Fungi Were Able to Absorb Radiation on the ISS. Could Astronauts Grow Their own Radiation Shields in Space?

A lack of effective radiation shielding is one of the biggest challenges still to be overcome if humans are to embark on long-term voyages into deep space. On Earth, the planet’s powerful magnetosphere protects us from the deadliest forms of radiation – those produced by solar flares, and galactic cosmic rays arriving from afar – that stream through the Solar System. Astronauts on the International Space Station, some 408km above the Earth, receive elevated levels of radiation, but are close enough to Earth that they still receive some shielding, and can stay on orbit for up to a year. The same can’t be said for astronauts traveling further out, to the Moon, for example, or, someday, to Mars. Future deep space voyagers will need to bring their own shielding with them – or, as a new paper suggests – grow it along the way.

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Lunar Landers Could Spray Instant Landing Pads as They Arrive at the Moon

Space exploration requires all kinds of interesting solutions to complex problems.  There is a branch of NASA designed to support the innovators trying to solve those problems – the Institute for Advanced Concepts (NIAC).  They occasionally hand out grant funding to worthy projects trying to tackle some of these challenges.  The results from one of those grants are now in, and they are intriguing.  A team from Masten Space Systems, supported by Honeybee Robotics, Texas A&M, and the University of Central Florida, came up with a way a lunar lander could deposit its own landing pad on the way down.

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NASA’s Human Space Exploration Division is Being Split in Two

Large government organizations require lots of people to run them.  NASA is no exception.  America’s space agency has long been under pressure to organizationally support its ongoing Artemis program to return to the moon. Now, it has taken a step in that direction by announcing that its Human Exploration and Operations Mission Directorate will split into two new ones: the Exploration Systems Development Mission Directorate and the Space Operations Missions Directorate.

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Self-Driving Lunar Rovers for Astronaut Road Trips on the Moon

What happens when you cross one of the world’s largest defense contractors with one of the world’s largest automobile manufacturers?  Apparently, you get an electrically powered autonomous lunar rover.  At least that is the fruit of a new collaboration between Lockheed Martin (LM) and General Motors (GM).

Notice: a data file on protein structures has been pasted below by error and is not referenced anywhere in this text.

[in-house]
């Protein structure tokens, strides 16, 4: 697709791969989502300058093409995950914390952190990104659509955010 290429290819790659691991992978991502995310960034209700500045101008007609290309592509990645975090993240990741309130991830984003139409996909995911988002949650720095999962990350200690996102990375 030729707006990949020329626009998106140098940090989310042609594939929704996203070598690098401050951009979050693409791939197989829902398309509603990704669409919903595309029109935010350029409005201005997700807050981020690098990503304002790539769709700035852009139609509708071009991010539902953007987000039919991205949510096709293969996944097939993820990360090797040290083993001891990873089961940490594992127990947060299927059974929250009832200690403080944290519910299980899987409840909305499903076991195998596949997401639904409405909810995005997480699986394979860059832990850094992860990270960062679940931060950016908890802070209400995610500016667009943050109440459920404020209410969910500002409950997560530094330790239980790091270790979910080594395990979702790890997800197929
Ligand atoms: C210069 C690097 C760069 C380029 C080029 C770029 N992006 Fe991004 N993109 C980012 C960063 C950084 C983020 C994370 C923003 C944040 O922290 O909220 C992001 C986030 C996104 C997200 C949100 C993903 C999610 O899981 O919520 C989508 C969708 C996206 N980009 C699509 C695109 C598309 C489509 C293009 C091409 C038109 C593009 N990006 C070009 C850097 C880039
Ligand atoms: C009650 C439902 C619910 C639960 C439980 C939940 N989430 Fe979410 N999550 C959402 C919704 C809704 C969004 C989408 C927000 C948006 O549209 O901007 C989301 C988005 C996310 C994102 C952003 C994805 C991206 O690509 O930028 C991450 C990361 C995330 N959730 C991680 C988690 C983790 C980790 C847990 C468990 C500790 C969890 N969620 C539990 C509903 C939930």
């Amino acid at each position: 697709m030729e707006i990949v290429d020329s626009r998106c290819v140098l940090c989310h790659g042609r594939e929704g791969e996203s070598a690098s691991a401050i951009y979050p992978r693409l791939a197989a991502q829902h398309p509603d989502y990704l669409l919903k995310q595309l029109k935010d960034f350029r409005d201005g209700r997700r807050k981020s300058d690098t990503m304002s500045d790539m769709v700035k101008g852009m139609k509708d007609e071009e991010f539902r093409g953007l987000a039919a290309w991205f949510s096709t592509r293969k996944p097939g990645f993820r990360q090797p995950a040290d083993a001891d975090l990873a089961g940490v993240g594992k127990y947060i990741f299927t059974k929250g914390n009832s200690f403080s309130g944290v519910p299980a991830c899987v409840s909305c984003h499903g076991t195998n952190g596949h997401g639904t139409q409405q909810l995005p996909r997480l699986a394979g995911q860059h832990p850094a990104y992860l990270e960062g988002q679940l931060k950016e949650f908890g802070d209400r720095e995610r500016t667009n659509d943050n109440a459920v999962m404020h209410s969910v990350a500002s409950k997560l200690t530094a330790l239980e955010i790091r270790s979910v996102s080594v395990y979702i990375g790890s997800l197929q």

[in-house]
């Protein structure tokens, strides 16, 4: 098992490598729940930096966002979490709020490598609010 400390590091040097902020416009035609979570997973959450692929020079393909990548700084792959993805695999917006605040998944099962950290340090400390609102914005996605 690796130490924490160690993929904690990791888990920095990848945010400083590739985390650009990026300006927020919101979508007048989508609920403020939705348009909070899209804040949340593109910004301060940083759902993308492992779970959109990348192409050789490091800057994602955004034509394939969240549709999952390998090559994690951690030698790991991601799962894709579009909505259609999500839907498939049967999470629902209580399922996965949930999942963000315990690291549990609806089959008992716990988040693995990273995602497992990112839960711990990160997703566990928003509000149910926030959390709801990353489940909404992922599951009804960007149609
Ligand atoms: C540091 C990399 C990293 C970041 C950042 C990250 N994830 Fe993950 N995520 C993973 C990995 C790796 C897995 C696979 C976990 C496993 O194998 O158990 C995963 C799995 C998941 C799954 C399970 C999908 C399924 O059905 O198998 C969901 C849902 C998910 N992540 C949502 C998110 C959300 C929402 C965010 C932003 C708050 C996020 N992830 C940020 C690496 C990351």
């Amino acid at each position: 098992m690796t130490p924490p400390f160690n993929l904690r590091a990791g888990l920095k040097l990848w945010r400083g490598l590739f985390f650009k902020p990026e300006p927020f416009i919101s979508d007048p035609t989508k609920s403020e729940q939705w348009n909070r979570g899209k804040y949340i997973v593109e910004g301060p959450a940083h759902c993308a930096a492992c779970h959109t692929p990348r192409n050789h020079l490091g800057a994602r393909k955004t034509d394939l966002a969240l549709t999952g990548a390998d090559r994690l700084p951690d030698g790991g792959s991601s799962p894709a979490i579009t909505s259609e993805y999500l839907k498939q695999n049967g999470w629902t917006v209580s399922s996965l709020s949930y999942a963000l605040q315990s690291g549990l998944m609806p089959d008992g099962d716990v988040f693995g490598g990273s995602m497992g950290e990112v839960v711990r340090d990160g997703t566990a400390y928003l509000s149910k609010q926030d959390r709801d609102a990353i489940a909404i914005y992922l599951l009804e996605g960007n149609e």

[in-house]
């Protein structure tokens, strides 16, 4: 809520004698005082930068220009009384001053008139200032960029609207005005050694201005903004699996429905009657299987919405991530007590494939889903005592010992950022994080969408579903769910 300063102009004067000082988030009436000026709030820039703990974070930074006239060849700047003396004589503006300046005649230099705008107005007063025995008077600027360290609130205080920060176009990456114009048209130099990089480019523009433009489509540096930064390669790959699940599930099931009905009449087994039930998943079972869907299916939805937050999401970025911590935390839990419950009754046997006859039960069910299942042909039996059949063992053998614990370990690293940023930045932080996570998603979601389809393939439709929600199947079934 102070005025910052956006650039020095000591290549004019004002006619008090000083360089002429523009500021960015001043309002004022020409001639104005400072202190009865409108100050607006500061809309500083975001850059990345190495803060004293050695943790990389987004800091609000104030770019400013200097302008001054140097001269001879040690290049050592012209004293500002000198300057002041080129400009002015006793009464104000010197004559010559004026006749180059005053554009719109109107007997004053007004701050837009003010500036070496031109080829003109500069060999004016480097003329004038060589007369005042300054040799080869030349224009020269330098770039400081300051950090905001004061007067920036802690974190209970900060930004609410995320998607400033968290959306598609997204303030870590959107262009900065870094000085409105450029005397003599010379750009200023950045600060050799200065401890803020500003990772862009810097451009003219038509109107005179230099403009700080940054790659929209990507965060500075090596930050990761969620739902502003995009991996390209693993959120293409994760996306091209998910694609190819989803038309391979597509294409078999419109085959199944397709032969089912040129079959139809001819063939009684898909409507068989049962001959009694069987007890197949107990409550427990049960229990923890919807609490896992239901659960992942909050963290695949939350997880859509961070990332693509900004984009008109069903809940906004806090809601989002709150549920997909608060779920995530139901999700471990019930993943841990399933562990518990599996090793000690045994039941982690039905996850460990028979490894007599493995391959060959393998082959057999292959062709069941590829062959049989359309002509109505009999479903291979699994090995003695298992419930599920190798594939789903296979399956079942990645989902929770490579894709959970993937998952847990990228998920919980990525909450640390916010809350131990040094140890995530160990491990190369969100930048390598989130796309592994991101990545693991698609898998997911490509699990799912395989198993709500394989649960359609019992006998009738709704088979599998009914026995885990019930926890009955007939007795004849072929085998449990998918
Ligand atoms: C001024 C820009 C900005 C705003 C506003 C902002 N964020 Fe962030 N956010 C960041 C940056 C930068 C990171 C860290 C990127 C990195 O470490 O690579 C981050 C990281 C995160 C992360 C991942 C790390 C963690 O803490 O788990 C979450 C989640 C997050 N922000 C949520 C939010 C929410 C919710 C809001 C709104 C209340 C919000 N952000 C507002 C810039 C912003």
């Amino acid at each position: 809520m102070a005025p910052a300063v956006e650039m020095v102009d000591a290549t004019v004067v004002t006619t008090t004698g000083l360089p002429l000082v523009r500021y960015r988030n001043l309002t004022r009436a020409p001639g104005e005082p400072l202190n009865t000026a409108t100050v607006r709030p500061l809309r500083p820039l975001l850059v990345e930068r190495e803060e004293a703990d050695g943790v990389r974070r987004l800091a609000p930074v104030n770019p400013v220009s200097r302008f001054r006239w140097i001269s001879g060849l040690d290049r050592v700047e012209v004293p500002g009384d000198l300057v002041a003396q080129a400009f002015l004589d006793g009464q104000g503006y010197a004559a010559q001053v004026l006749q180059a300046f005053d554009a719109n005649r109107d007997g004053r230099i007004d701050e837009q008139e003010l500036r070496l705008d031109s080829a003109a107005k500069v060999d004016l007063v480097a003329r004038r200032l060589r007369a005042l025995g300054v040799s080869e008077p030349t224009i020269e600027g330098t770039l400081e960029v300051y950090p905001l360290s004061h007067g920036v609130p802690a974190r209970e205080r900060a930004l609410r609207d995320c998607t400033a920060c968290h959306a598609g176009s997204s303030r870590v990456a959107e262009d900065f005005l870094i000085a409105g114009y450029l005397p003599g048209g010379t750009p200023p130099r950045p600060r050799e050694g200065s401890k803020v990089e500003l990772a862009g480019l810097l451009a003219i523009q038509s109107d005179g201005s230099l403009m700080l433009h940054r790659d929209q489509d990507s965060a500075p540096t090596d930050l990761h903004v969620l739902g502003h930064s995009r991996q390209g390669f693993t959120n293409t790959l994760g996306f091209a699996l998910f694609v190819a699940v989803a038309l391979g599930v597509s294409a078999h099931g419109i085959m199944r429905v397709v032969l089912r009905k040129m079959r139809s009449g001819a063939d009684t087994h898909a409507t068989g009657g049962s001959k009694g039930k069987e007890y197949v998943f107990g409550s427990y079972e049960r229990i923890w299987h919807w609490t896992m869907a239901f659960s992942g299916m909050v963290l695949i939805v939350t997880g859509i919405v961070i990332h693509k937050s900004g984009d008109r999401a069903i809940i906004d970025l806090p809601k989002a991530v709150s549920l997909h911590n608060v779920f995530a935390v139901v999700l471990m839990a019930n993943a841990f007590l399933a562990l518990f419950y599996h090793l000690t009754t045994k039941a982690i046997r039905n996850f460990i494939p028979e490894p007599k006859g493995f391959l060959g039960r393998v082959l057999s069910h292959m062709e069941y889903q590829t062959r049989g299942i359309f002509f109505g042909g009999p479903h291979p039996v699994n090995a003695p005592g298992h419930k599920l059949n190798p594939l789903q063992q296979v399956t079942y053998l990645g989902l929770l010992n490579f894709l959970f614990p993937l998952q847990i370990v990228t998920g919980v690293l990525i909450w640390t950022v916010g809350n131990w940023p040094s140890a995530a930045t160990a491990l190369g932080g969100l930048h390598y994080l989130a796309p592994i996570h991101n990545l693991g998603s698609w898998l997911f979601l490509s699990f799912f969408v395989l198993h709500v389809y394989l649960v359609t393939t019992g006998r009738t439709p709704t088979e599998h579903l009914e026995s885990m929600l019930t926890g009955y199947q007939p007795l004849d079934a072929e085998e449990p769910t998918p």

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How do you get Power into Your Lunar Base? With a Tower of Concrete Several Kilometers High

It sounds like science fiction, but building an enormous tower several kilometers high on the Lunar surface may be the best way to harness solar energy for long-term Lunar exploration. Such towers would raise solar panels above obstructing geological features on the Lunar surface, and expand the surface area available for power generation.

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New Radio Telescope Is Going to Fly to the Far Side of the Moon to Listen to the Signals From the Early Universe

The phrase “silence is golden” is even more important for radio astronomers.  The sheer amount of radio output created by humans can drown out any interesting signal from the heavens that they might wish to study.  Those signals are also partially blocked by Earth’s atmosphere, adding more complexity to the challenge.  

The obvious solution to the atmosphere problem is to launch space based observatories, and that has been done in the past.  However, in near Earth orbit the radio waves emitted from radio stations all around the world can still blast any radio receiver with an unwanted deluge of signals.  So scientists have come up with a novel idea to get the silence they so crave: park a probe on the far side of the moon.

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Canada is Going to be Building Canadarm3 for the Artemis Missions

When you need a robotic arm in space, you call in the experts. Over the past several decades, the Canadian Space Agency has expertly provided robotic arms for the Space Shuttle and International Space Station. And now it will build the next-generation of robotic systems for going to the Moon, called Canadarm3.

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NASA is Planning to Build a Lunar Rover With a 1-Meter Drill to Search for Water Ice

Meet VIPER, NASA’s new lunar rover, equipped with a drill to probe the Moon’s surface and look for water ice. VIPER, or Volatiles Investigating Polar Exploration Rover, will carry a one-meter drill and will use it to map out water resources at the Moon’s south pole. It’s scheduled to be on the lunar surface by December 2023, one year later than it’s initial date.

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